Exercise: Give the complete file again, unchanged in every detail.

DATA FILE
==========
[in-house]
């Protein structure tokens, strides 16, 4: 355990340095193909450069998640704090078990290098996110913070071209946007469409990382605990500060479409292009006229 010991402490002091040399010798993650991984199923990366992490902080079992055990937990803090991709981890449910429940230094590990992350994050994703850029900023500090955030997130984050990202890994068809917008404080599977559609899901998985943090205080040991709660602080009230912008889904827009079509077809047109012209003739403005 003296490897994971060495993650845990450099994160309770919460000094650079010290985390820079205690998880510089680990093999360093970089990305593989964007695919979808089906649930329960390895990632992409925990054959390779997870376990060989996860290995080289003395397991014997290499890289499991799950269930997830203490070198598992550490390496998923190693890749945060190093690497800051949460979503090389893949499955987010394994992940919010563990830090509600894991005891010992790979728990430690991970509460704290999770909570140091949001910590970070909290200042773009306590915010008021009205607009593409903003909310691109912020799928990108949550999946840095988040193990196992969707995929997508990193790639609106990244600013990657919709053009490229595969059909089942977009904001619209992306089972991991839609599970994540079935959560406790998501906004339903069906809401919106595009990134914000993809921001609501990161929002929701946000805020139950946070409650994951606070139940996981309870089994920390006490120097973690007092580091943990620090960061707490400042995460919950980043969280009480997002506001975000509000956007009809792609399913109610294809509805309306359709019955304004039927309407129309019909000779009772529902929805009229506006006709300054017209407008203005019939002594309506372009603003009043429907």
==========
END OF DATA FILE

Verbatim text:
[in-house]
């Protein structure tokens, strides 16, 4: 355990340095193909450069998640704090078990290098996110913070071209946007469409990382605990500060479409292009006229 010991402490002091040399010798993650991984199923990366992490902080079992055990937990803090991709981890449910429940230094590990992350994050994703850029900023500090955030997130984050990202890994068809917008404080599977559609899901998985943090205080040991709660602080009230912008889904827009079509077809047109012209003739403005 003296490897994971060495993650845990450099994160309770919460000094650079010290985390820079205690998880510089680990093999360093970089990305593989964007695919979808089906649930329960390895990632992409925990054959390779997870376990060989996860290995080289003395397991014997290499890289499991799950269930997830203490070198598992550490390496998923190693890749945060190093690497800051949460979503090389893949499955987010394994992940919010563990830090509600894991005891010992790979728990430690991970509460704290999770909570140091949001910590970070909290200042773009306590915010008021009205607009593409903003909310691109912020799928990108949550999946840095988040193990196992969707995929997508990193790639609106990244600013990657919709053009490229595969059909089942977009904001619209992306089972991991839609599970994540079935959560406790998501906004339903069906809401919106595009990134914000993809921001609501990161929002929701946000805020139950946070409650994951606070139940996981309870089994920390006490120097973690007092580091943990620090960061707490400042995460919950980043969280009480997002506001975000509000956007009809792609399913109610294809509805309306359709019955304004039927309407129309019909000779009772529902929805009229506006006709300054017209407008203005019939002594309506372009603003009043429907």